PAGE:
About 2,500 people marched through downtown Oslo in a protest against a Norwegian newspaper that printed a caricature of the Prophet Muhammad.
On Feb. 3, Dagbladet newspaper published a photograph showing a man in front of a computer screen with a depiction of Muhammad as a pig. The picture accompanied an article that said users were posting offensive material about Muslims and Jews on the Facebook page of Norway’s security police.
The demonstrators chanted “God is great” in Arabic and waved placards calling for a boycott of the Dagbladet daily.
Dagbladet’s acting editor-in-chief, Lars Helle, told The Associated Press that he doesn’t regret printing the offending image and that he welcomed Friday’s protest. (Good for him!)
“It was a test for Norwegian society – whether this would be a peaceful protest or not,” Helle said.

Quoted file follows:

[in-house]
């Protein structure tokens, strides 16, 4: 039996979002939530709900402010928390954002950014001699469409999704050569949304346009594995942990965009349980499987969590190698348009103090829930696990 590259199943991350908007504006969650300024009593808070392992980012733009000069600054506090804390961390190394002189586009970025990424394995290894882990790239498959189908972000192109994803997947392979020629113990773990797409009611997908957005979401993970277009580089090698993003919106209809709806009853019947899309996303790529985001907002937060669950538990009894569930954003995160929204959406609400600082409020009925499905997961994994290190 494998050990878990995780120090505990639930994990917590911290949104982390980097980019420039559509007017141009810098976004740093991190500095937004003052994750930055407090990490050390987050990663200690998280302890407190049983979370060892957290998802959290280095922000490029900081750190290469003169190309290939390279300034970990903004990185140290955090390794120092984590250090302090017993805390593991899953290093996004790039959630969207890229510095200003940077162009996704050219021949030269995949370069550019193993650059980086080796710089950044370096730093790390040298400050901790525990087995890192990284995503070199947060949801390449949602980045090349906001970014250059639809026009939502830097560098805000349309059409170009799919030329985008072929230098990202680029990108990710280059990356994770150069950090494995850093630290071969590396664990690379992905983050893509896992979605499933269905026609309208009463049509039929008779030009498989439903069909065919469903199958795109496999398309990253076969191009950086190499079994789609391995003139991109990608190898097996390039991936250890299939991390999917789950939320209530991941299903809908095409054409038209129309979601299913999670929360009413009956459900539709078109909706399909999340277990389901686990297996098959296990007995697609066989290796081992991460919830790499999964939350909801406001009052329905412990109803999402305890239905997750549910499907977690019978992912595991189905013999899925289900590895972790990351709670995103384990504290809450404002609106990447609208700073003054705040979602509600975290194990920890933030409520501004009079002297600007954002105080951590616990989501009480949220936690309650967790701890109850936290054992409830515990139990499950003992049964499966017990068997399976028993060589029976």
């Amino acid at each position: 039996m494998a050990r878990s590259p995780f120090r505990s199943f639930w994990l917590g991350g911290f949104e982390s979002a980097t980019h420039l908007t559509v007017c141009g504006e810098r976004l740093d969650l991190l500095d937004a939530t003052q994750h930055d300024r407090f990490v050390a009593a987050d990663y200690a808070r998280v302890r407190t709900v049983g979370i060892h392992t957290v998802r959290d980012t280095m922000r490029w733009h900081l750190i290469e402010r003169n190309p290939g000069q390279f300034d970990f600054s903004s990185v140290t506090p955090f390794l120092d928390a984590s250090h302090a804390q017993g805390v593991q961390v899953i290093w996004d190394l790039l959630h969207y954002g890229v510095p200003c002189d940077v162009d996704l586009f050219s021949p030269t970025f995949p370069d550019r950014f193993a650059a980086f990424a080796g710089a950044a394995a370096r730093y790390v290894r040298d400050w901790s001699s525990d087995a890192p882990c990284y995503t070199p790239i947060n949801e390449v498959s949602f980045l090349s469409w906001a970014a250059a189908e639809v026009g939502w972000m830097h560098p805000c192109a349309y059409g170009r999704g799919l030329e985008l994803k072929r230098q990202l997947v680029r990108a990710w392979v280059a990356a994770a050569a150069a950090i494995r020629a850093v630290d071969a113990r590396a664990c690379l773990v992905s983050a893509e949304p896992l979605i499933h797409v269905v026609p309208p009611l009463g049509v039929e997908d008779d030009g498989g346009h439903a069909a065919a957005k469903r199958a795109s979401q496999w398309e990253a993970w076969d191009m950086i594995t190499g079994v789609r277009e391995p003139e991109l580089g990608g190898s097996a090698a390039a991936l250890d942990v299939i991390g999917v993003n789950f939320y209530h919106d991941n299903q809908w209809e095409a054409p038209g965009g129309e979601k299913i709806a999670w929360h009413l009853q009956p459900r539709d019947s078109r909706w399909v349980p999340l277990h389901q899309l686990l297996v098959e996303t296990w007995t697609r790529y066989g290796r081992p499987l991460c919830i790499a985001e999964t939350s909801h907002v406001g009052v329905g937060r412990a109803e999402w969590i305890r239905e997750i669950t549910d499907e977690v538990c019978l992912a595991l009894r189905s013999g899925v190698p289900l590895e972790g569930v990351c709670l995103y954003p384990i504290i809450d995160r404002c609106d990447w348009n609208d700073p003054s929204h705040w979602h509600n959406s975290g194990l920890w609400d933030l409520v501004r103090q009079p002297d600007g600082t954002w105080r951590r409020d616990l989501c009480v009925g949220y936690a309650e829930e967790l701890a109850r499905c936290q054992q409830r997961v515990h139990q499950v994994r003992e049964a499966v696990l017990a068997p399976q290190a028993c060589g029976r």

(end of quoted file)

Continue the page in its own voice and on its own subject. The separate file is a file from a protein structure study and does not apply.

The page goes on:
He said Dagbladet has not received any direct threats since it published the caricature. A hacker attack originating from Turkey brought down the newspaper’s Web site for two hours Wednesday evening, but Helle said it’s unclear whether that attack was connected to the caricature.
Protesters said they wanted to show Norwegian media how hurtful such images are to Muslims. Islamic law generally opposes any depiction of the prophet, even favorable, for fear it could lead to idolatry. (Who cares?) WASHINGTON POST via SHEIK YERMANI